The large cartilage of the wing, along with the cartilage of the same name on the opposite side, forms the apex of the nose, apex nasi, and its nostrils, nares. Between the medial legs of large cartilage, separating the nostrils from one another, the front edge of the quadrangular cartilage is wedged. In some cases, diastasis between the medial socks of the large cartilage at the tip of the nose can be quite noticeable, which affects its appearance. The lateral leg of the large cartilage is wider and longer than the medial one and, having a convex shape, determines the appearance of the nose wing. The spaces between the lateral, large and sesamoid cartilages are filled with fibrous tissue, which forms the edge of the nostrils. Bone and cartilage of the outer nose are covered with skin. The inner surface of the vestibule of the nose is also lined with skin. The vestibule of the nose, vestibulum nasi, is formed by the inner surface of the wings of the nose and the anterior section of the cartilaginous part of the septum. In the skin covering it there are hairs, vibrissae, sebaceous glands. The vestibule of the nose is separated from the nasal cavity by a small protrusion - the threshold of the nasal cavity limen nasi, formed by the upper edge of the lateral leg of the large cartilage of the wing of the nose.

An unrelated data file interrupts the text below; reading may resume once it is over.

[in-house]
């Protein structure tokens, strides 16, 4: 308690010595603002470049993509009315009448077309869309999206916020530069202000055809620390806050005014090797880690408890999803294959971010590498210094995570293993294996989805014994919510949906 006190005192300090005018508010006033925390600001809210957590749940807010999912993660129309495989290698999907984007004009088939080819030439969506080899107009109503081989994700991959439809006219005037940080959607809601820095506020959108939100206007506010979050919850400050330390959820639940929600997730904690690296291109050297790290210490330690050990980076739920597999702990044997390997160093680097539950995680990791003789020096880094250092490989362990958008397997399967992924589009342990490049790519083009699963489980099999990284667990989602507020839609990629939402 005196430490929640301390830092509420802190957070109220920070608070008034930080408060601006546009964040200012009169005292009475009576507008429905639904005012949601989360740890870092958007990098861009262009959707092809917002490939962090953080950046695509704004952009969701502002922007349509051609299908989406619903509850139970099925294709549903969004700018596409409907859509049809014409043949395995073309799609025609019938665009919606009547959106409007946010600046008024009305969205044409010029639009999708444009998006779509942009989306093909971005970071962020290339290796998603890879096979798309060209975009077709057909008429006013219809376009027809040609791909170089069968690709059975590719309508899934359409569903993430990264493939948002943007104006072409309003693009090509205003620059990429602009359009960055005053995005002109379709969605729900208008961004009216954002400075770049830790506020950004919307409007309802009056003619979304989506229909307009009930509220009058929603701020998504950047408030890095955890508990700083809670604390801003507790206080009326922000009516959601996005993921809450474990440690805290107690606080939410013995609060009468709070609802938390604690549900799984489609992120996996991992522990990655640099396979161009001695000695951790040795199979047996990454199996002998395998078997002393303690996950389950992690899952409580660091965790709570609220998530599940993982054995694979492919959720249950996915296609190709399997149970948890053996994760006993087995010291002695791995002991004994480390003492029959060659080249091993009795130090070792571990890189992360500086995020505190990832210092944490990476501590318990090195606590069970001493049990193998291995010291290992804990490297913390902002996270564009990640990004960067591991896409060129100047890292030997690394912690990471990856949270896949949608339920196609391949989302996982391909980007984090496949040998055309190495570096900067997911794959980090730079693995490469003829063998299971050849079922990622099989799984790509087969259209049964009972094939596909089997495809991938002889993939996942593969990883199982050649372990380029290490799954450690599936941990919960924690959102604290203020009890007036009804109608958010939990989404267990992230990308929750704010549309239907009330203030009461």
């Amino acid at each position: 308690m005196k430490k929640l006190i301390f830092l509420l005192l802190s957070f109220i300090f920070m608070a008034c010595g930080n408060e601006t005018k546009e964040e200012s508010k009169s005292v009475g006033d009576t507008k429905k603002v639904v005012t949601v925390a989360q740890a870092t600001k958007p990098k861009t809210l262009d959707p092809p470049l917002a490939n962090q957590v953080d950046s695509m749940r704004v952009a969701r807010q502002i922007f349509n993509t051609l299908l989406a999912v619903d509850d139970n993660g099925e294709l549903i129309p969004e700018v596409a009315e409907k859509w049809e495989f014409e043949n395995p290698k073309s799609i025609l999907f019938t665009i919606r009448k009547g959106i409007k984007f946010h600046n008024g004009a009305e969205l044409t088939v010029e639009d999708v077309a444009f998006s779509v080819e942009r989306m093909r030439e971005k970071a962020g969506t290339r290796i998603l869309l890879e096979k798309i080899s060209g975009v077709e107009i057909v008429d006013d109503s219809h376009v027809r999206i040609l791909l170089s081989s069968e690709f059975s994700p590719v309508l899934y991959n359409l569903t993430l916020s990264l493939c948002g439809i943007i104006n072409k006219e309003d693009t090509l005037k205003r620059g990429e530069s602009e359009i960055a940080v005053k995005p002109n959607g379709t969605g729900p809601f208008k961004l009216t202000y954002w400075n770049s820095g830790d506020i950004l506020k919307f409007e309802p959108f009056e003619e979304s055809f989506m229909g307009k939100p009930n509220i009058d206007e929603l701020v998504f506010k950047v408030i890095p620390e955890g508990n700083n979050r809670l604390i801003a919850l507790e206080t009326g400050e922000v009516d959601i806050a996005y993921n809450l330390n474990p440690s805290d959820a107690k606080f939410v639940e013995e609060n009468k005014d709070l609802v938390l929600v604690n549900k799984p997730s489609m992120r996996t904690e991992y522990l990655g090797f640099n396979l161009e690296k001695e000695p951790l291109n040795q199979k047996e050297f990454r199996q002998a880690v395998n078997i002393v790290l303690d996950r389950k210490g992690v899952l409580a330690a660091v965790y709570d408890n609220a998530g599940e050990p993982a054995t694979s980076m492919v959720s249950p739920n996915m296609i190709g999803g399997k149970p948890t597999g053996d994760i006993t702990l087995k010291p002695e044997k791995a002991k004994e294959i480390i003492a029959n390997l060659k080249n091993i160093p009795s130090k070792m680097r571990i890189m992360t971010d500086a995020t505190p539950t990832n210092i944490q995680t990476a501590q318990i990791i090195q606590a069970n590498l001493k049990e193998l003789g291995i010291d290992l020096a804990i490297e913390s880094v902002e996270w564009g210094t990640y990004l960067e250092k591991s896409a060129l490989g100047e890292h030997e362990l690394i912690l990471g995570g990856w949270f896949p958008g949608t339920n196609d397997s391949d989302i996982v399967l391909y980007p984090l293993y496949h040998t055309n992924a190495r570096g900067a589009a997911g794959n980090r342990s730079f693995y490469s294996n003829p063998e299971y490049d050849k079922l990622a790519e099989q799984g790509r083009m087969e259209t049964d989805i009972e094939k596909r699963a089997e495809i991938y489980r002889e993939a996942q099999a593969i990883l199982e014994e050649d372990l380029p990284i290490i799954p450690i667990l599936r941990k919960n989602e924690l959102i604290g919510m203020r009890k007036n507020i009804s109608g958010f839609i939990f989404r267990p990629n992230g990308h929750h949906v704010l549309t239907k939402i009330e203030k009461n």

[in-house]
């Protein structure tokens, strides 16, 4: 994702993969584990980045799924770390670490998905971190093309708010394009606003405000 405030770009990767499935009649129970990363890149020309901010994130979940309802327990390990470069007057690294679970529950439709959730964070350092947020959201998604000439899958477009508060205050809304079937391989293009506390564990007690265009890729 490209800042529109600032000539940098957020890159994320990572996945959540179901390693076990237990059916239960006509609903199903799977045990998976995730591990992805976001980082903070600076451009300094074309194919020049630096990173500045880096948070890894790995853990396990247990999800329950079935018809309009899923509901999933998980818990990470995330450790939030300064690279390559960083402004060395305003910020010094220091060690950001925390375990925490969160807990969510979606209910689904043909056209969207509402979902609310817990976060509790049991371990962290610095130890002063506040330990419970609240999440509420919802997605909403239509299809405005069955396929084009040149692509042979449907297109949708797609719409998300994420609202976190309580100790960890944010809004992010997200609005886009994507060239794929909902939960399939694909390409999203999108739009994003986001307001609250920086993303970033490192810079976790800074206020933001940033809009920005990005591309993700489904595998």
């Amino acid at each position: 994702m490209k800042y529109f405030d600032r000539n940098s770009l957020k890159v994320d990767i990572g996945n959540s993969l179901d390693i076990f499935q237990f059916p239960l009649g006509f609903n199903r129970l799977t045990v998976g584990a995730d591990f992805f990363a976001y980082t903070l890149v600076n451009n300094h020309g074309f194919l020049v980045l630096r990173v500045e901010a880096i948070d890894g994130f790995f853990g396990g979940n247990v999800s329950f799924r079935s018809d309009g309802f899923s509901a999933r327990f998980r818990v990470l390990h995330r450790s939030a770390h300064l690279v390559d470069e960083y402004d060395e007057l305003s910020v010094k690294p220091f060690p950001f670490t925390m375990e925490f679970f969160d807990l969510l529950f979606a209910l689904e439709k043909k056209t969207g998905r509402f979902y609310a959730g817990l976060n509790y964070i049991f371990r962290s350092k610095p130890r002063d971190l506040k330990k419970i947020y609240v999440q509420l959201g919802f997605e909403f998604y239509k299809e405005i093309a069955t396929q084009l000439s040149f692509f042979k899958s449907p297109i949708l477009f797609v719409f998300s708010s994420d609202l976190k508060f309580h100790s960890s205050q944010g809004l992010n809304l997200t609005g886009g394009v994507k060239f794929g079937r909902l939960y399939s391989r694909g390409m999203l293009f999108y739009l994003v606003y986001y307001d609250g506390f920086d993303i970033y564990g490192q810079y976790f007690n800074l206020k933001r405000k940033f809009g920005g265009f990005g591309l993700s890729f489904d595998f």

The cartilaginous part of the external nose is mobile. By reducing the group of facial muscles that make up the muscles of the circumference of the mouth, and the individual muscles of the nose, innervated by the facial nerve, it is possible to raise and lower the tip of the nose, expand and narrow the nostrils.

The inner nose, or nasal cavity, cavum nasi, is more complex than the outer nose. It is a space that extends in the sagittal direction from the pear-shaped aperture in front to the choanae at the back, divided by a partition into two halves. Through numerous holes and channels for the passage of blood vessels and nerves, the nasal cavity is connected to the anterior cranial fossa, orbits, pterygopalatine fossae and the oral cavity.

There are four walls of the nasal cavity: upper, lower, internal (medial) and lateral (lateral).